I’ve been making Kourtney and Travis some Filipino dishes, too. I use a lot of pandan, the screwpine thing? I made a little [pandan] mousse one time for their father’s day meal, infused with some matcha. I’ve made a pandan semifreddo. They love it.
If you break down the flavors, it’s like a vanilla bean. It’s like if a vanilla bean and a coconut had a baby. Usually, everyone’s like, “Vanilla Extract!” and I’m like, “Yo, I have this leaf and you can puree it and that’s your extract.”
I made Mrs. [Kris] Jenner this dessert a few years ago. She asked me what it was and I said, “It’s a screwpine dessert,” and that’s all I said. And she loves that. Oh and jackfruit, I introduced her to jackfruit. She loves it! As a matter of fact, there’s an episode [of Keeping Up With The Kardashians] where she’s like, “Khloe, try this! Chef brought it. It’s called Jackfruit and it tastes like Juicyfruit.” And Khloe tastes and she goes, “Not Really.”
That’s hilarious. I saw that you’ve gotten huge on TikTok!
You know, I’m super old school. But one of my clients is James Charles. I do his annual birthday, “Camp James Charles” which is in his compound, and all his closest friends and team show up and they’re there for a whole week, and so am I.
And James goes up to me and is like, “Chef, let’s do a TikTok!” And I’m like, “What’s a TikTok?” My social media manager was there and was like “Let me help you, let’s make one and see if you like it.” And said I have a where I drop Khloe’s cake. And he asks when and I go, “On her birthday.” They were like, “Okay, you gotta do a TikTok.” So we did.
I went to Travis and Kourtney’s house to cook dinner a few days after that [Travis’] daughters Atiana and Alabama were like “Oh my god Chef K, you are so funny. We don’t even know what you’re doing but everything’s going viral! Every time we open our TikTok it’s all you.”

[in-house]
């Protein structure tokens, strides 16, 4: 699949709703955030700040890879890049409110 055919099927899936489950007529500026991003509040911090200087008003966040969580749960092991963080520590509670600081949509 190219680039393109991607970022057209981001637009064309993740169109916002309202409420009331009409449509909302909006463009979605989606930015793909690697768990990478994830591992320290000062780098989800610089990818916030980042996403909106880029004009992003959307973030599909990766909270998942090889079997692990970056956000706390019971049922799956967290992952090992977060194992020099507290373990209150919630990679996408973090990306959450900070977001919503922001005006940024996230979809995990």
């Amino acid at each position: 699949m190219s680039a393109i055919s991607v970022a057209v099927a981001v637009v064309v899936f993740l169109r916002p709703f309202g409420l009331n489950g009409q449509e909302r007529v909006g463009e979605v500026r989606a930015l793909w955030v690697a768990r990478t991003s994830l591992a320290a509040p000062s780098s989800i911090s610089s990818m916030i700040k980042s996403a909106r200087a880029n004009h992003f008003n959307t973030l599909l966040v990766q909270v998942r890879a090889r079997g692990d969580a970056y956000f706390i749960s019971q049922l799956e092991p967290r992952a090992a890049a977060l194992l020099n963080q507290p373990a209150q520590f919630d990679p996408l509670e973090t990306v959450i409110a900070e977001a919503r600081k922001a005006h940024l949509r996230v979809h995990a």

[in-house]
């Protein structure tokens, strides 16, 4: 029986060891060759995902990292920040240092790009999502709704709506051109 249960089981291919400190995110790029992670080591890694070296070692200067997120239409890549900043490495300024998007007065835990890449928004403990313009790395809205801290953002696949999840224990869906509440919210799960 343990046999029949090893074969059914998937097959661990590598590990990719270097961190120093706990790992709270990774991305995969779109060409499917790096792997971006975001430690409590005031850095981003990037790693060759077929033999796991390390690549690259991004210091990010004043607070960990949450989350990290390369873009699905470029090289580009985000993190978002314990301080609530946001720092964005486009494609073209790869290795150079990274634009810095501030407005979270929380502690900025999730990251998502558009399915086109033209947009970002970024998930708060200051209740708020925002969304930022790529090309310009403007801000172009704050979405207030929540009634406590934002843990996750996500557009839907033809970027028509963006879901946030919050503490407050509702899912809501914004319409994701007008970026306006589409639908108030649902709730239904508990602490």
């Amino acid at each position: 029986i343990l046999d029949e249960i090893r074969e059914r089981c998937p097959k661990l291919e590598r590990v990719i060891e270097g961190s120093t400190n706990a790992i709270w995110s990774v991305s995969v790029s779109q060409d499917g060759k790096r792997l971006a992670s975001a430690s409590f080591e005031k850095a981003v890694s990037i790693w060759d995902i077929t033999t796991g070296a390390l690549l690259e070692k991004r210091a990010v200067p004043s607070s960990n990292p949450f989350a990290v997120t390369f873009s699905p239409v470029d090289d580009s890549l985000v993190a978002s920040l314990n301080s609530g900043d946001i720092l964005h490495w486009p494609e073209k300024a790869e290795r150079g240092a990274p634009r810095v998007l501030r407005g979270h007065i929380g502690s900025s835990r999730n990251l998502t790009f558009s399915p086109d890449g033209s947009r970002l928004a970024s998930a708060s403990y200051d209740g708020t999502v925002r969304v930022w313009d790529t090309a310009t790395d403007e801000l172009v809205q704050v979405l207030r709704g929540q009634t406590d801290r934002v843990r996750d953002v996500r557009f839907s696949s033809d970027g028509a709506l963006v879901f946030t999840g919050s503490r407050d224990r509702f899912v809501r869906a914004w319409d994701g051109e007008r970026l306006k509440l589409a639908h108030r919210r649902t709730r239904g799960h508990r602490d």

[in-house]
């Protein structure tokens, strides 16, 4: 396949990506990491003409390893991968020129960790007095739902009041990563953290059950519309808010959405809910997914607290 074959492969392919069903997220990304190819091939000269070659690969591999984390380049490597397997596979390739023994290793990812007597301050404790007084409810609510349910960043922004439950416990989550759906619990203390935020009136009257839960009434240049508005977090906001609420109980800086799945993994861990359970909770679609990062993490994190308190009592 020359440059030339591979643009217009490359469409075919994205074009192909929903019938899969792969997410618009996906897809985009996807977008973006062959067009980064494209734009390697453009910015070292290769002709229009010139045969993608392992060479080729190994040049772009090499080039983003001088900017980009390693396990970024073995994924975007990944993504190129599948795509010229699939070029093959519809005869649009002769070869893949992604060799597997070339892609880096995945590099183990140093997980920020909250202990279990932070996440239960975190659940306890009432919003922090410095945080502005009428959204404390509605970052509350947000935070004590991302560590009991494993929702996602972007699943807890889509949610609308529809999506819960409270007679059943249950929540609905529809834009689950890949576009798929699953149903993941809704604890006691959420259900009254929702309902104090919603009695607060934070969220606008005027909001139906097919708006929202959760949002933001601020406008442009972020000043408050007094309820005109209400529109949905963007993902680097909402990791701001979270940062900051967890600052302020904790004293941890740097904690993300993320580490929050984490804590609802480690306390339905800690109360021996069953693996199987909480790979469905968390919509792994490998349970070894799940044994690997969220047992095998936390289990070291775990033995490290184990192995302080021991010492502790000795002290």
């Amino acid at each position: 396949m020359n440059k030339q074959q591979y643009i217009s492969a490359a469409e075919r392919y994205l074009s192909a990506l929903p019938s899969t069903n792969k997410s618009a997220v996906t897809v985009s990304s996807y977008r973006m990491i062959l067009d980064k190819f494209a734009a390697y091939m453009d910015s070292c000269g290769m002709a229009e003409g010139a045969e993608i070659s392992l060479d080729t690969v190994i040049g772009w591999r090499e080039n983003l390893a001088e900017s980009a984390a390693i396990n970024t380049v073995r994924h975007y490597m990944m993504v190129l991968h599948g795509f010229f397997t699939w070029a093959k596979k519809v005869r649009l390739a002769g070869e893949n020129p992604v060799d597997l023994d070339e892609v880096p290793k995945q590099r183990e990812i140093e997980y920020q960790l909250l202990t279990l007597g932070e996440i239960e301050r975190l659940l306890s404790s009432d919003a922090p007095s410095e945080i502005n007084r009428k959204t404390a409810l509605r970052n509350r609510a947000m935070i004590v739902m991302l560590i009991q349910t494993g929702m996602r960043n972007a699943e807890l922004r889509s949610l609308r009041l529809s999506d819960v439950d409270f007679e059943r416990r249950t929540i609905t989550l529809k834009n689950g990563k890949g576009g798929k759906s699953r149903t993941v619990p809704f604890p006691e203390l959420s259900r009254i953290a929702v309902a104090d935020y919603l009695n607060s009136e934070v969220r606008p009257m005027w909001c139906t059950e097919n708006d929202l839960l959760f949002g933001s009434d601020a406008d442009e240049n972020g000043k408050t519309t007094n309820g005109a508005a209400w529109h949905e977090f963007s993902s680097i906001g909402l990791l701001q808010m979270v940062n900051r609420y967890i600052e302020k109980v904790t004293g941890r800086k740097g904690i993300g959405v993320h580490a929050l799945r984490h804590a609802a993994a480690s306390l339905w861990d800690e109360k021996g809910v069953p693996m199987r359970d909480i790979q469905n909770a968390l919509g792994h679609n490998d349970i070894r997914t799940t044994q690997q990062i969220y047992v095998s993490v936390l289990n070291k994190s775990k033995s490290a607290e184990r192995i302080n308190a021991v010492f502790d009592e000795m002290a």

There’s a relevance to it, and I guess it’s just relatable to the audience. You know the Kardashians have this grandiose lifestyle. There’s an entity there that helps facilitate things. I guess for people it’s like “Wow, that’s pretty cool.” Because you wouldn’t think it would be a person like me. You know? But they love it, they actually love it.
They even question me about my name which is Khristianne. It starts with a K, so Chef K. Even my license plate is K. So they’re like oh, Kardashian chef. But no, it’s my real name. Khristianne with a K.
It fits together! So do you think you’ll be continuing your journey into digital content creation?
I’m trying, you know, it’s been hard! I’m so old school, my phone is like an iPhone I don’t even know. It’s not a new one. I don’t remember half my passwords!
But I would love to keep creating content. There’s so much out there that I would love to see. I’m 40 years old. I’m gonna be 41 in two weeks and I don’t have children. So, I want to build something. I want to be able to share that with the world, even for smiles, for cheers.
It’s not been easy, this whole row. There’s a lot of sacrifice. But through all that, there’s really humor and just being grateful every single day for where I am. I still get to eat whatever I want, I get to provide for my mother whatever she wants.